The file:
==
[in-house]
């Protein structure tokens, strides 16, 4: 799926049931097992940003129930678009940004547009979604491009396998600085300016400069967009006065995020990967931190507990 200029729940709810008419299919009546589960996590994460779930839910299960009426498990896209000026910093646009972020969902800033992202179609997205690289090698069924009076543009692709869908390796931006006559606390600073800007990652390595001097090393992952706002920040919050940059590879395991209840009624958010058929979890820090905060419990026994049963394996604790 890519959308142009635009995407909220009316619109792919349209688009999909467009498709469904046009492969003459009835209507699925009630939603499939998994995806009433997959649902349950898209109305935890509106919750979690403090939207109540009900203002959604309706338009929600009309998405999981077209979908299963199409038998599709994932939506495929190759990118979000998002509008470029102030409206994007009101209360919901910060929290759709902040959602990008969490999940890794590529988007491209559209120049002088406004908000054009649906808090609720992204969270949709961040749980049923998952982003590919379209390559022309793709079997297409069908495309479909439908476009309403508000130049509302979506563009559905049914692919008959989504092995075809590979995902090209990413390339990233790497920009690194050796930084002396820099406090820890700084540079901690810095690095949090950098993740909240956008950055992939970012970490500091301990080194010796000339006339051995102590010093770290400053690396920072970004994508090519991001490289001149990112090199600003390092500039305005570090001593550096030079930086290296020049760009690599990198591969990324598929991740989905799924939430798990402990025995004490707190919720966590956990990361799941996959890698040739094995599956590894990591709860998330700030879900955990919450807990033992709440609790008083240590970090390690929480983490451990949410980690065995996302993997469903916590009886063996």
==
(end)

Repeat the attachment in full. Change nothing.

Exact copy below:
[in-house]
């Protein structure tokens, strides 16, 4: 799926049931097992940003129930678009940004547009979604491009396998600085300016400069967009006065995020990967931190507990 200029729940709810008419299919009546589960996590994460779930839910299960009426498990896209000026910093646009972020969902800033992202179609997205690289090698069924009076543009692709869908390796931006006559606390600073800007990652390595001097090393992952706002920040919050940059590879395991209840009624958010058929979890820090905060419990026994049963394996604790 890519959308142009635009995407909220009316619109792919349209688009999909467009498709469904046009492969003459009835209507699925009630939603499939998994995806009433997959649902349950898209109305935890509106919750979690403090939207109540009900203002959604309706338009929600009309998405999981077209979908299963199409038998599709994932939506495929190759990118979000998002509008470029102030409206994007009101209360919901910060929290759709902040959602990008969490999940890794590529988007491209559209120049002088406004908000054009649906808090609720992204969270949709961040749980049923998952982003590919379209390559022309793709079997297409069908495309479909439908476009309403508000130049509302979506563009559905049914692919008959989504092995075809590979995902090209990413390339990233790497920009690194050796930084002396820099406090820890700084540079901690810095690095949090950098993740909240956008950055992939970012970490500091301990080194010796000339006339051995102590010093770290400053690396920072970004994508090519991001490289001149990112090199600003390092500039305005570090001593550096030079930086290296020049760009690599990198591969990324598929991740989905799924939430798990402990025995004490707190919720966590956990990361799941996959890698040739094995599956590894990591709860998330700030879900955990919450807990033992709440609790008083240590970090390690929480983490451990949410980690065995996302993997469903916590009886063996």